A horse that rushes fences is not an animal that “loves to jump,” as uneducated riders often remark, but rather is the horse that is anxious about jumping. Once a horse has learned to rush, it is difficult to break the habit. It may take many hours and much patience to develop trust between the horse and rider again. In fact, it is best to remove an inexperienced rider from a rusher and place him on a horse that is very dull, requiring little hand pressure and steady leg pressure, so that the rider can learn the correct use of his aids. Conversely, it is wise to put a well-educated, patient rider on the rusher, so that the horse can be properly retrained.
There are several exercises used to teach a horse not to rush, all of them based on the idea of denying it the chance to run to the fences—and all of them starting from the posting trot. First, you can pull up (halt) in front of the fence, not with harsh, jerking hands that get the horse even more excited, but with quiet, but firm hands that teach the horse to be obedient. Of course, your hands should soften the feel on the reins as the horse slows down, rewarding the horse for its obedience. Secondly, you can circle on the approach to the fence until the horse becomes quieter and stays in the same rhythm. You may circle as many times as it takes for the horse to calm down. Your third option is to halt and back the horse several steps. This is effective on a quick, pulling horse; but it only works to slow down and soften the horse if you back the animal using mostly leg pressure. Pulling the horse backward with your hands only hurts its mouth and eventually will lead to a “dead mouth,” in which the nerves are so damaged that the horse no longer can feel pressure on its mouth.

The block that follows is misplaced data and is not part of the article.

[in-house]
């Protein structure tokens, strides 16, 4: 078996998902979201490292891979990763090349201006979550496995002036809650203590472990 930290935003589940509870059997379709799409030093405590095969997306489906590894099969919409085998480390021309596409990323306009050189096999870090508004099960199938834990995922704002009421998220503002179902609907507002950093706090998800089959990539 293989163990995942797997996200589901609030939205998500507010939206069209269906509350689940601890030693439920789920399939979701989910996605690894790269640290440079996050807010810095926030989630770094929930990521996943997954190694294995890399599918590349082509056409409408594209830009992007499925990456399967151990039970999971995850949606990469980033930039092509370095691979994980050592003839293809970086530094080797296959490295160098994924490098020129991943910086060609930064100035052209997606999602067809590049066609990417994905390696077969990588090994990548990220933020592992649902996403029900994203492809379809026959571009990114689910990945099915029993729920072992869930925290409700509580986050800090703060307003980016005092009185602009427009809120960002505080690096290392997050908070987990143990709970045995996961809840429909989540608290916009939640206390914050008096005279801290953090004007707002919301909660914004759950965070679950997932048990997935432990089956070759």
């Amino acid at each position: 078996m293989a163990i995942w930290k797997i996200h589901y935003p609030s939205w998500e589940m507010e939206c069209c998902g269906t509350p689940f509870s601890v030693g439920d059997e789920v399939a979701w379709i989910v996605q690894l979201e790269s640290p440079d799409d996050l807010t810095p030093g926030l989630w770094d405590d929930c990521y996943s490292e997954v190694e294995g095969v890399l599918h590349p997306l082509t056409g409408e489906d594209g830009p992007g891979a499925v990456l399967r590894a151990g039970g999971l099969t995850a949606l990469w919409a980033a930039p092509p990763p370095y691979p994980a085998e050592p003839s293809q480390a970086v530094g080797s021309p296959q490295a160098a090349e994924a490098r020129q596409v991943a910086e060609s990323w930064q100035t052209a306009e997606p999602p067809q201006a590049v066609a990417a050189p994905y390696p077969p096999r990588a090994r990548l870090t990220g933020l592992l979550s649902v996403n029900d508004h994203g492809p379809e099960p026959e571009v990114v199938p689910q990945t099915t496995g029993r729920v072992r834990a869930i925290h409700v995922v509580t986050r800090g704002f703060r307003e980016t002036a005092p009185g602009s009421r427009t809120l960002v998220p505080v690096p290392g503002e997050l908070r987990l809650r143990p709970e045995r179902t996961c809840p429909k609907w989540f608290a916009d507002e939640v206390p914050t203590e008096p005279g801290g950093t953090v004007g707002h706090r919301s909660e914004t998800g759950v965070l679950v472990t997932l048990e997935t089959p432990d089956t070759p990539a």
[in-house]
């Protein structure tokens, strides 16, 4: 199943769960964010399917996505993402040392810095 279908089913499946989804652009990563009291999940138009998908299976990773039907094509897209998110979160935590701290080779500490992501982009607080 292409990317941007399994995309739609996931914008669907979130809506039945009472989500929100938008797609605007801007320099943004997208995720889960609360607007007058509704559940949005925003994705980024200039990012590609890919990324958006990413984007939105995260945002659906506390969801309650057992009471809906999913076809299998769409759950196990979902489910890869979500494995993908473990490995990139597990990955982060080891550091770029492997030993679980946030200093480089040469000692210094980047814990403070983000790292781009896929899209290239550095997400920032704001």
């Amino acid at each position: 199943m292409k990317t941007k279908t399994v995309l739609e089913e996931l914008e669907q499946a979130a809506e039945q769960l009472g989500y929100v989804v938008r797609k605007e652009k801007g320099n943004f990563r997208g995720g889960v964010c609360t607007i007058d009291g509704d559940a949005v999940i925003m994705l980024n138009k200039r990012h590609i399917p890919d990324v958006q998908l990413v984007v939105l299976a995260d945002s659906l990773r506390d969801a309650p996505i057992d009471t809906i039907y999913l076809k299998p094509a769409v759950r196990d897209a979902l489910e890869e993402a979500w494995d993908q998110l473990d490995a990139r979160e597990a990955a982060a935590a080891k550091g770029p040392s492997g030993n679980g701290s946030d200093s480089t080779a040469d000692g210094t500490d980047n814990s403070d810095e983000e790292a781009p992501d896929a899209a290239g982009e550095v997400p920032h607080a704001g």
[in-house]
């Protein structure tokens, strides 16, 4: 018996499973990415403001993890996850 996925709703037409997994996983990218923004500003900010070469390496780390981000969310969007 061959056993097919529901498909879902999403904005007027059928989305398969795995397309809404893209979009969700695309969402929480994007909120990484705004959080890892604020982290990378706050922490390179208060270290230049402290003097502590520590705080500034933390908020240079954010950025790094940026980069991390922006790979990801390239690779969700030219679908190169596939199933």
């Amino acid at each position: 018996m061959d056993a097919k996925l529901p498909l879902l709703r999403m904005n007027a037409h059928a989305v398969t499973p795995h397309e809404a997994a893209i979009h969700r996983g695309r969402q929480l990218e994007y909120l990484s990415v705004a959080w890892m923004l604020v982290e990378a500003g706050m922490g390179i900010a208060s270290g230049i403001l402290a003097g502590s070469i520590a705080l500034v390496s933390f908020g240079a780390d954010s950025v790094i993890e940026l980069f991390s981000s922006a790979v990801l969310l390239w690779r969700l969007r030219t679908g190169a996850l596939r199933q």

Remember, it is never appropriate to incessantly hang on a horse’s mouth. This, more than anything else, causes horses to rush in fright and to stop at fences.